It also provides teaching opportunities and classroom experience for USC undergraduates and graduate students who are interested in careers as science teachers.

The Kasts, together with Anupam Singh, a USC Dornsife doctoral student studying molecular and computational biology, co-wrote the cancer education curriculum. They also wrote a paper outlining these initiatives that was recently published in the peer reviewed journal Connected Science Learning.

They also submitted a grant proposal together with co-investigators Frederick Freking and Morgan Polikoff of USC Rossier School of Education. USC Rossier’s Masters of Arts in Teaching program will use the curriculum as a teaching tool. They also plan to disseminate the program through education networks to reach 30,000 teachers nationwide.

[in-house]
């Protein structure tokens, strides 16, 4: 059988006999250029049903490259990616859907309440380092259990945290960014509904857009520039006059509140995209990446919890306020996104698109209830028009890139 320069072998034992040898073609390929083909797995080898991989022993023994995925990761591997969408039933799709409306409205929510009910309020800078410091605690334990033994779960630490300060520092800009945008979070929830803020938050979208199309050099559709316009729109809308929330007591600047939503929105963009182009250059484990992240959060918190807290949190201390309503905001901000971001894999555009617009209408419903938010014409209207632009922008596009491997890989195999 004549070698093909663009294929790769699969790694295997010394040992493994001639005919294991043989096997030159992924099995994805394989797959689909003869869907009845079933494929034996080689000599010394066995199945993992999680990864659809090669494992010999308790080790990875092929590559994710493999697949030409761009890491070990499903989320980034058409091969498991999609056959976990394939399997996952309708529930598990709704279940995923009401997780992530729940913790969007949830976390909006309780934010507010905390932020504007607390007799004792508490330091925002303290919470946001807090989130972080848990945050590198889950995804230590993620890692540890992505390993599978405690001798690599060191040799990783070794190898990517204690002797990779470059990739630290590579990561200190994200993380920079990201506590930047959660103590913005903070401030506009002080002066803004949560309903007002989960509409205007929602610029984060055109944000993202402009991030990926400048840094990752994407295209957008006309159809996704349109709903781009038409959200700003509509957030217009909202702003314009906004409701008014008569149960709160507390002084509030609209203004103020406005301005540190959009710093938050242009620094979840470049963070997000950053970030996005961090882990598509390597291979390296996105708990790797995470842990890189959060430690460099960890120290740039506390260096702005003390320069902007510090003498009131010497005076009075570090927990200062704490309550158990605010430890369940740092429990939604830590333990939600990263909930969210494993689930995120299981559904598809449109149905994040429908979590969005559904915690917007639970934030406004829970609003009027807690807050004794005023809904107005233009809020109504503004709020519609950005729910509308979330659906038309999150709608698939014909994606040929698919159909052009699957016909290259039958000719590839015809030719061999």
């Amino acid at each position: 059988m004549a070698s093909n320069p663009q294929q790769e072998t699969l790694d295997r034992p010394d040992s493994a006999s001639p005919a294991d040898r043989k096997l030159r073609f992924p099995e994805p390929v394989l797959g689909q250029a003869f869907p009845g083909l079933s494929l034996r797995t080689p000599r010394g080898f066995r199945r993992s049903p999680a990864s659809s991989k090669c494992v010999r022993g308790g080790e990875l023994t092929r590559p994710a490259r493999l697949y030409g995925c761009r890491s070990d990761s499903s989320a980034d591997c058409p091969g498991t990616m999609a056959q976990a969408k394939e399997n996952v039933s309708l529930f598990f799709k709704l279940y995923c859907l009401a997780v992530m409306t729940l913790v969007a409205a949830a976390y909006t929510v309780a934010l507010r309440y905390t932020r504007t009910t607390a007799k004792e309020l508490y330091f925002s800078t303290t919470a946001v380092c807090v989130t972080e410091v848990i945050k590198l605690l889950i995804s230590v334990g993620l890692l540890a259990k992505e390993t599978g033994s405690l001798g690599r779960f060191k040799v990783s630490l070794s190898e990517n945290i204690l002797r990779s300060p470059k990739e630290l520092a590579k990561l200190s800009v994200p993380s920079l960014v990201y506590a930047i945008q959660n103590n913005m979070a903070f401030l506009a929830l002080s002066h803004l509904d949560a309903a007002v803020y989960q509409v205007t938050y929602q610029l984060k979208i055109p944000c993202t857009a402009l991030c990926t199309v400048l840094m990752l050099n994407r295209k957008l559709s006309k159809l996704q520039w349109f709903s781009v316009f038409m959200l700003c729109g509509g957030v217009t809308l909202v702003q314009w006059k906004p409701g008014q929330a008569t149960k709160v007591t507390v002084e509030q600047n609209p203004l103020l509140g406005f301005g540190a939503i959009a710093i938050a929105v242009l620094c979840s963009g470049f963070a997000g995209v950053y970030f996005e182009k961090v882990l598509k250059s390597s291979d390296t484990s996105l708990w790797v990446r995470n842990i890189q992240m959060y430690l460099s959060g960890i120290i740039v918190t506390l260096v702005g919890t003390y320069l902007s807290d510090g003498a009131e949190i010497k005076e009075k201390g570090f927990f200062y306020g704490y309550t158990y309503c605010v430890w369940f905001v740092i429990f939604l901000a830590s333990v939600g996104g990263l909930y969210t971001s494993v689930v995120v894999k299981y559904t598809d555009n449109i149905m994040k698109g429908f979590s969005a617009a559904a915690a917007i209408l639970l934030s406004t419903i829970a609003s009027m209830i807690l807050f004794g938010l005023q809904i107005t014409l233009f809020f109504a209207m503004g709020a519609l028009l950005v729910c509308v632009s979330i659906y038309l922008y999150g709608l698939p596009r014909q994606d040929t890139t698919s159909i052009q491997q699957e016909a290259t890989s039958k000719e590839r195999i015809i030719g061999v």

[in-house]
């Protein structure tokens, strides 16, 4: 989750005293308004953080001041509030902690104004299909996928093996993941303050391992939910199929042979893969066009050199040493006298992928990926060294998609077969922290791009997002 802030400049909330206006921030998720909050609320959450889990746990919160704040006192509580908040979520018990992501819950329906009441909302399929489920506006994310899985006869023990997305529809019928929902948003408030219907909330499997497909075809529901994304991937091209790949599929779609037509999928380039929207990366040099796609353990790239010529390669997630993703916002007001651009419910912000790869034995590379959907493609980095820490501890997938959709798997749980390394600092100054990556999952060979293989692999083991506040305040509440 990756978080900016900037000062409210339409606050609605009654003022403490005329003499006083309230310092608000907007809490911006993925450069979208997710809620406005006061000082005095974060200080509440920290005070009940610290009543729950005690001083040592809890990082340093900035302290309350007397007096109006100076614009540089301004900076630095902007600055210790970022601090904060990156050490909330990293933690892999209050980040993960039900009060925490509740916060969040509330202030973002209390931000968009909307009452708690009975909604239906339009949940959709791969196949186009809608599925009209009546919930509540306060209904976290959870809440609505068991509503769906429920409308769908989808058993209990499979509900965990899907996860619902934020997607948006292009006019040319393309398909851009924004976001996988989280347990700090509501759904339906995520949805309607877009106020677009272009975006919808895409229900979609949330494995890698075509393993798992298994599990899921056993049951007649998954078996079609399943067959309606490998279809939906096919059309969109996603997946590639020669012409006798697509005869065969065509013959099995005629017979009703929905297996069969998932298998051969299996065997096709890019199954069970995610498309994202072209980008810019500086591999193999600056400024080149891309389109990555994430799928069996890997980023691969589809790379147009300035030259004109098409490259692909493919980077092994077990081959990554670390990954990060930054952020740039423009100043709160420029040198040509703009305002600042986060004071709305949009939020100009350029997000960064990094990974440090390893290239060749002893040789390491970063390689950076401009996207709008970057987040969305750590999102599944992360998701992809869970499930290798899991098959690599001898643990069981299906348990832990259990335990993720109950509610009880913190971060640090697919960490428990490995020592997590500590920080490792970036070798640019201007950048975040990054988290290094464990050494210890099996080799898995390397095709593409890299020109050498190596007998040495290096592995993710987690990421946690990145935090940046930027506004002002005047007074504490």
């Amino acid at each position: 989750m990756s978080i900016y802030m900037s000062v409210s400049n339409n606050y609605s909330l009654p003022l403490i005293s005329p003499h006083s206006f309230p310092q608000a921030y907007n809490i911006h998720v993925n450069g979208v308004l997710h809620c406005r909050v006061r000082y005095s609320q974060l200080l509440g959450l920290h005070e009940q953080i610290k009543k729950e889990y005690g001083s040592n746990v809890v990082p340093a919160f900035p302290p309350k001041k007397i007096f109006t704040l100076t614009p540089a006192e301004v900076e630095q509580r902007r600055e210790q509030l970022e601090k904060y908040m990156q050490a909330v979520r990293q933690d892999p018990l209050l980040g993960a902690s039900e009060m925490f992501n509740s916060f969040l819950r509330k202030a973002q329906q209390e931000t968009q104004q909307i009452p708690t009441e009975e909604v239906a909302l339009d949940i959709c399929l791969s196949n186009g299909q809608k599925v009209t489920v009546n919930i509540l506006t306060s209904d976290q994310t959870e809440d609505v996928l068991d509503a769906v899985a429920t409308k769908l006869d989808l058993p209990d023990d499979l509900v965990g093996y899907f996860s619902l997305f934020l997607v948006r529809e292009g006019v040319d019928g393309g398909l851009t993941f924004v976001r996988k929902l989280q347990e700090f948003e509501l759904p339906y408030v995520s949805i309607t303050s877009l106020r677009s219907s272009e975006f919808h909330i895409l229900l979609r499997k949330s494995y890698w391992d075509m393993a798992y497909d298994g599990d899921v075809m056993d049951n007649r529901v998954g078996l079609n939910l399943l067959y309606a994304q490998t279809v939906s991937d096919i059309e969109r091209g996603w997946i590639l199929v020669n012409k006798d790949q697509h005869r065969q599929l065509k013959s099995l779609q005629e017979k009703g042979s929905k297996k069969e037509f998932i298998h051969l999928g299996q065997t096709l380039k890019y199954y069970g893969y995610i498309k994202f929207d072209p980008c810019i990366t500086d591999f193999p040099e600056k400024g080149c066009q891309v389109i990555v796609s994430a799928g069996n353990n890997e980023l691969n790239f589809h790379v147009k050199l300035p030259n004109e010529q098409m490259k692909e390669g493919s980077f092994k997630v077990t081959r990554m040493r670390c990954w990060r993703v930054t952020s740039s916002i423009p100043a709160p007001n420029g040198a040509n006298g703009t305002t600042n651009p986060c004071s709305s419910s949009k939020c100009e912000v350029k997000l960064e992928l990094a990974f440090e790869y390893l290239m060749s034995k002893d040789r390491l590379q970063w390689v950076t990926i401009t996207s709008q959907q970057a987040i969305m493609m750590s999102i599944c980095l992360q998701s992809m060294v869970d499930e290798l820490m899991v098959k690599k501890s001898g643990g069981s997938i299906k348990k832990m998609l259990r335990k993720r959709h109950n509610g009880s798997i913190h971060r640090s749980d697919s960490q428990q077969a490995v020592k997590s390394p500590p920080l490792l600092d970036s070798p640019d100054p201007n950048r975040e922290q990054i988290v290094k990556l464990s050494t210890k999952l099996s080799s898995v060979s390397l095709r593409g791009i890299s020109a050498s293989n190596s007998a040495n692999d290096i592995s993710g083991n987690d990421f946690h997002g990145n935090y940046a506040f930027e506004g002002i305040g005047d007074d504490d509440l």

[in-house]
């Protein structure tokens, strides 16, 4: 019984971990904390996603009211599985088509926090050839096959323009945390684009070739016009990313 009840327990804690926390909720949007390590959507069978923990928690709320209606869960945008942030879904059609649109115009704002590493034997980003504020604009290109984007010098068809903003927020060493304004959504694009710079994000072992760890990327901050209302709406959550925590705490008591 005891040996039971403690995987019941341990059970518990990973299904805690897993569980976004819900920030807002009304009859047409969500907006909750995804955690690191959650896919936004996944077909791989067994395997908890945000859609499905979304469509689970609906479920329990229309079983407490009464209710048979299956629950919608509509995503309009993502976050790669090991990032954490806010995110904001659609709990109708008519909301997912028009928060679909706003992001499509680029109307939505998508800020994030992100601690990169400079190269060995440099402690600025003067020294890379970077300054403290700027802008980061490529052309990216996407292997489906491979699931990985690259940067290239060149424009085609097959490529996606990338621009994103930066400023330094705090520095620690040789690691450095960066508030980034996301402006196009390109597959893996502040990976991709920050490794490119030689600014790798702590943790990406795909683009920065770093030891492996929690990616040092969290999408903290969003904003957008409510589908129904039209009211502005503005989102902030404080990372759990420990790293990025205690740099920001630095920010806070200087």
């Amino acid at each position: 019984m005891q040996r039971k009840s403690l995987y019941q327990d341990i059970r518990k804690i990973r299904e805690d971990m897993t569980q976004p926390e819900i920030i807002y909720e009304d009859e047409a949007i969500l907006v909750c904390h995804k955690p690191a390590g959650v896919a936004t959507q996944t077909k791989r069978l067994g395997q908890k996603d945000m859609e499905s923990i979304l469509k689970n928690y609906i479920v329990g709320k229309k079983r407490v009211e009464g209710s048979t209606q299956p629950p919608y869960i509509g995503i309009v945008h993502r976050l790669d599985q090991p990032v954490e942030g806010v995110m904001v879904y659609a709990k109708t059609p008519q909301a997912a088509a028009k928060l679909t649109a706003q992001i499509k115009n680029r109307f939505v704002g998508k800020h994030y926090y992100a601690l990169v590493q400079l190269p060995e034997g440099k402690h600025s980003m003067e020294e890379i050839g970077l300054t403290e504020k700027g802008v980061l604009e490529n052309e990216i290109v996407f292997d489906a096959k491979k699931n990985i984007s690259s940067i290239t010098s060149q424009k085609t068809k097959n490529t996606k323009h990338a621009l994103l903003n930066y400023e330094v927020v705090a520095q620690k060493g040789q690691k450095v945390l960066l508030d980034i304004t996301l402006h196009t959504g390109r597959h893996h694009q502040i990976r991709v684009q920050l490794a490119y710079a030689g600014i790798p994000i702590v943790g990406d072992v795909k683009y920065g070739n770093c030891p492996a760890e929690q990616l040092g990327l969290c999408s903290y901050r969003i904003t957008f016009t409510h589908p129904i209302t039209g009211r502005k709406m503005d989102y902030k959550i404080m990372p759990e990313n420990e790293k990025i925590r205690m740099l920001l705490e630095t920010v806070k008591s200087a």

Easing fears

DJ Kast said she wanted kids to be able to see some of the science of cancer so it doesn’t scare them as much.

“Ultimately that’s what we’re trying to do — lower that threshold of apprehension about cancer,” she said. “Cancer sucks, but there are ways to help support people who are battling it and the people who are trying to cure it.”

The program already seems to be achieving its goals. After the workshop, a young African-American student announced that she wants to be a cancer researcher or a doctor when she grows up.

“My grandpa was diagnosed with cancer and that made me very sad,” she said. “Today I can learn how he got the cancer cells so I can help him one day so that he doesn’t get sick again.”